This study successfully utilized an open-source toolchain consisting of a Lua script in IceSL with a free GUI to enable researchers to create and configure digital soil models without resorting to meshing algorithms. The designed monoliths were fabricated with common and accessible 3D printers in the most used filament, PLA, with layer thicknesses of 0.20, 0.12, and 0.08 mm. The images generated from the digital model slicing were analyzed using open-source ImageJ software to obtain information about internal geometrical shape, porosity, tortuosity, grain size distribution, and hydraulic conductivities. The results showed that the developed open-source script enabled all researchers to design reproducible numerical models that imitated soil structures with defined pore and grain sizes with the following observations:
The tested model settings allowed the obtainment of materials similar to gravel and coarse sands.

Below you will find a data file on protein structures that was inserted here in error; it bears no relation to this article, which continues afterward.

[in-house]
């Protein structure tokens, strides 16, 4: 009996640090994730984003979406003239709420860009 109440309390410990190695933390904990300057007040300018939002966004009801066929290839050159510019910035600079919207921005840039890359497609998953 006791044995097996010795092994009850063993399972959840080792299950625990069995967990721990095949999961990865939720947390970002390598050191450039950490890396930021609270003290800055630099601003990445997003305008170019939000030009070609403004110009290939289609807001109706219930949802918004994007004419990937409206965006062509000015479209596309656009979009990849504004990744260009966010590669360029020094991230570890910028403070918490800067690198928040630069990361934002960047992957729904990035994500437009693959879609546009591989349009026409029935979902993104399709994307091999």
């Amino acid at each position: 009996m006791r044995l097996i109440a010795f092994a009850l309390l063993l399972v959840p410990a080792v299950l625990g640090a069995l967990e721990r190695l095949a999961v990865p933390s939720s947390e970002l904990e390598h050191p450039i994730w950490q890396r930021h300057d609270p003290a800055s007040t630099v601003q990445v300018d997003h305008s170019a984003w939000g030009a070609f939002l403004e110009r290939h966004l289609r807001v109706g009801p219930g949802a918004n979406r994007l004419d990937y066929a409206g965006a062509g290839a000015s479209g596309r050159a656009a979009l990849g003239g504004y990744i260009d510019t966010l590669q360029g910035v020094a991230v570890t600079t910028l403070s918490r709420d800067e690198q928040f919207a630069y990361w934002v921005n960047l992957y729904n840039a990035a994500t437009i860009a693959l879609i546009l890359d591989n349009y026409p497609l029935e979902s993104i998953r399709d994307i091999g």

The “Grain Number” parameter allows to vary the grain size but keeps it small. To obtain a material with a more widespread granulometry, it is possible to use mixes of several sizes.
The “Infill” parameter also modifies the grain size, at the risk of amplifying/counteracting the effect of the “Grain Number”. This parameter also significantly modifies the total porosity, even to the point of disconnecting the grains from each other, which is not “physical” and requires adjustments to “bridges” for 3D printing. Therefore, it is recommended to not use values that are too low. The pore sizes can be modified by the grain number (via “Grain Number”) but probably also when size mixes are used.
The morphological and physical properties seem globally consistent. However, when the grains are mostly disconnected from each other, “bridges” must be created for 3D printing in order to obtain a “stable” structure. This will likely generate significant impacts on the porosity and probably on the pore size distribution.
Samples that can be generated by the developed script would be expected to increase reproducibility as well as to be more accessible because of the open-source and low-cost methods involved.
This work can be expanded in the future by using a smaller nozzle for FFF printing and applying the technique to other forms of 3D printing with higher resolution as biocompatible materials for the fabrication of the monoliths.